Sunday, June 26, 2011

The 8:00 Bedtime

Parents today don't value bedtime enough.

The benefits of getting "enough sleep" are indisputable. From health to grades to attitude and general happiness, we need to get a good night sleep. And our children need it as much as anyone. Thus, my wife and I have always committed to consistent and early bedtimes for our children. And that doesn't change just because the sun is setting later or school is out. OK, it changes a little. But for the most part, my elementary age children are in bed by 8:00 with the lights off during the school year - regardless of weekday or weekend. Come summer, we extend the evening a bit, though they are never up past 9:00.

Children benefit from consistent schedules, and meals and bedtimes are probably the most important. Too many children never know exactly when dinner will be on the table, and bedtime is often whenever they decide to go - often that is after the movie is over. Occasionally, kids in the neighborhood will ask why my children come in and go to bed when it is "still light outside." Interestingly, my kids never ask this. Explaining to other kids that healthy bedtimes are linked to the clock, not the sun, really means nothing to them. But, that's no matter. Ultimately, my kids live rather healthy and happy lives, and my wife and I deal with far less drama from our kids than many I know.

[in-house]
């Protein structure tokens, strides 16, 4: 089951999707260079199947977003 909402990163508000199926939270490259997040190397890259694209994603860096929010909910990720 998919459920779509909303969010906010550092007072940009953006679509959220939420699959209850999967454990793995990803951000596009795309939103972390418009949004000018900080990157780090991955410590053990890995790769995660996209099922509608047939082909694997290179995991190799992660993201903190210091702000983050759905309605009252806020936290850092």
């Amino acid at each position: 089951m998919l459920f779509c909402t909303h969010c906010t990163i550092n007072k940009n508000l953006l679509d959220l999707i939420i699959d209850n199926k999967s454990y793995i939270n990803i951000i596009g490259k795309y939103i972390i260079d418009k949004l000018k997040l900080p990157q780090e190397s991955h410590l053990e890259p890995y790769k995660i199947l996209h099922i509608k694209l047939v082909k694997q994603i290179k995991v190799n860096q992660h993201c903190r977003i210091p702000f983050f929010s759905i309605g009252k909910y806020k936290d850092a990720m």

OK, lights out.

4 comments:

Dennis Fermoyle said...

I'd fit in well with your kids!

MikeAT said...

For once we agree...but I do the 900 pm time

mazenko said...

We agree? There is hope.

I think the important thing is consistency ... and earlier rather than later. My neighbor just came home from a bike ride with her four-year-old ... at 9:30.

And she's upset when he's crying and not listening.

Surprise?

Dylan Stewart said...

Keeping the consistency through to an older age is also tremendously helpful. I have found that through high school and into college a regular sleep schedule that roughly coincides with the night hours has strong correlation with academic performance. In fact, a dorm-mate of mine did a study for a class where he anonymously polled students about their sleep schedule and corresponding GPA's and found overwhelmingly strong evidence that regular sleep schedules saw dramatic improvement academically.